And without doubt, who wins the County Championship doesn’t feel like it has any massive wider significance to anyone outside dedicated coterie of cricket lovers, whereas it once really very much did.
How many people are even aware of the Somerset v Essex game, a match that is effectively a title play-off? It’s hard to find attendance numbers for games but given Somerset’s County Ground in Taunton has an 8,500 capacity and charges £18 on the day and £13 in advance with kids in for a pleasingly modest £3, it’s not hard to see the financial limits on county cricket. However, reports suggest that attendances are better when games are taken away from the main country grounds. This may be because being in a smaller, but more full ground is more enjoyable.
Sadly, the slavish addiction the Board has to one-day cricket, of which The Hundred is surely the least wanted and most idiotic of all, is pushing the County Championship to the opening weeks of the season in April and May and the last few weeks in September. There isn’t much Championship cricket at all from June to August. However, County games still go on when internationals are being played, thus reducing potential audience further. Given all this adversity, the fact 600,000 still turn up should be commended.
What is needed more than anything else is a belief in the county game, not just from the punters, but from the ECB. Do they really care about it? Plenty doubt they do and judging by their actions in recent years, that doesn’t seem too wide of the mark. It is as though the county game is seen as a failure, somehow. And yet as the 600,000 figures illustrates, it is far from dead on its knees and could be more popular still if it was scheduled and marketed in a way which works in our lives for 2019. More floodlit play would people to watch after work and that is surely a sensible idea. Playing games when the chance of good weather is better wouldn’t be a bad idea either, nor would not putting them up against international games. Taking the game out from behind the audience constricting paywall TV deals and putting it on free-to-air is also essential to bring it to a wider audience.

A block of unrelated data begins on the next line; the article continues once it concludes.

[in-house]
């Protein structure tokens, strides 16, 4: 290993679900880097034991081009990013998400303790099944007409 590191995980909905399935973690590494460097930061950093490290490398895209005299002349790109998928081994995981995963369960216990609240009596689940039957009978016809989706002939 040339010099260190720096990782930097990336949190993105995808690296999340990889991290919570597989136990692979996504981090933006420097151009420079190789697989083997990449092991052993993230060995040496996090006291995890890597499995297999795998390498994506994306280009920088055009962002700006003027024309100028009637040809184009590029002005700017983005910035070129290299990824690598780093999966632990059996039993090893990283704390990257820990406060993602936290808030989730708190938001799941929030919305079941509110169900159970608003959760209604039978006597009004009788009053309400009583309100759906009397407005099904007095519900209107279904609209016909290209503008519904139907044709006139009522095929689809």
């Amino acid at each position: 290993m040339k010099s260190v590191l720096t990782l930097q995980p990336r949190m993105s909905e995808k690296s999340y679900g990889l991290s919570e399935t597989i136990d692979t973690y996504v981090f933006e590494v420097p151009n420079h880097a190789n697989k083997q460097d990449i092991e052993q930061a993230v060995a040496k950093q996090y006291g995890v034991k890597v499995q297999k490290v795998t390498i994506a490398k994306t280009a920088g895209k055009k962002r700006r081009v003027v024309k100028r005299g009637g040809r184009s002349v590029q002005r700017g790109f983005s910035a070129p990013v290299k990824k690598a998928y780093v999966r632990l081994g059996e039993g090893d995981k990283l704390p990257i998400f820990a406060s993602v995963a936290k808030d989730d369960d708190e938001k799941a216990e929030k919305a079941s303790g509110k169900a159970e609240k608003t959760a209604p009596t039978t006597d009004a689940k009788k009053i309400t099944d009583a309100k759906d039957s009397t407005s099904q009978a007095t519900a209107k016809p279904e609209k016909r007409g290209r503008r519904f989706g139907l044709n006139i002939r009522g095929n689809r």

There absolutely is still an appetite from the county game, often in defiance of expectations. The lack of faith in it can be more accurately laid at the door of the ECB who seem intent on diminishing its importance in favour of versions of the game that are mere candy compared to the roast dinner of county cricket.
The England and Yorkshire fast bowler saw his career cut slightly short by injury problems.
Nagging uncertainty over Stokes’ recent quad injury means England will not know how to balance their side until the eleventh hour.
Paul Stirling and Andrew Balbirnie both hit centuries in the shock victory.
Stuart Broad took his 500th Test wicket last month.
Derbyshire chased down 365 for victory.
David Willey added a rapid half-century at the end of the innings.
The all-rounder is recovering from a quad injury which has impacted his bowling workload.
It is not yet known how much of a role the all-rounder can be expected to play with the ball.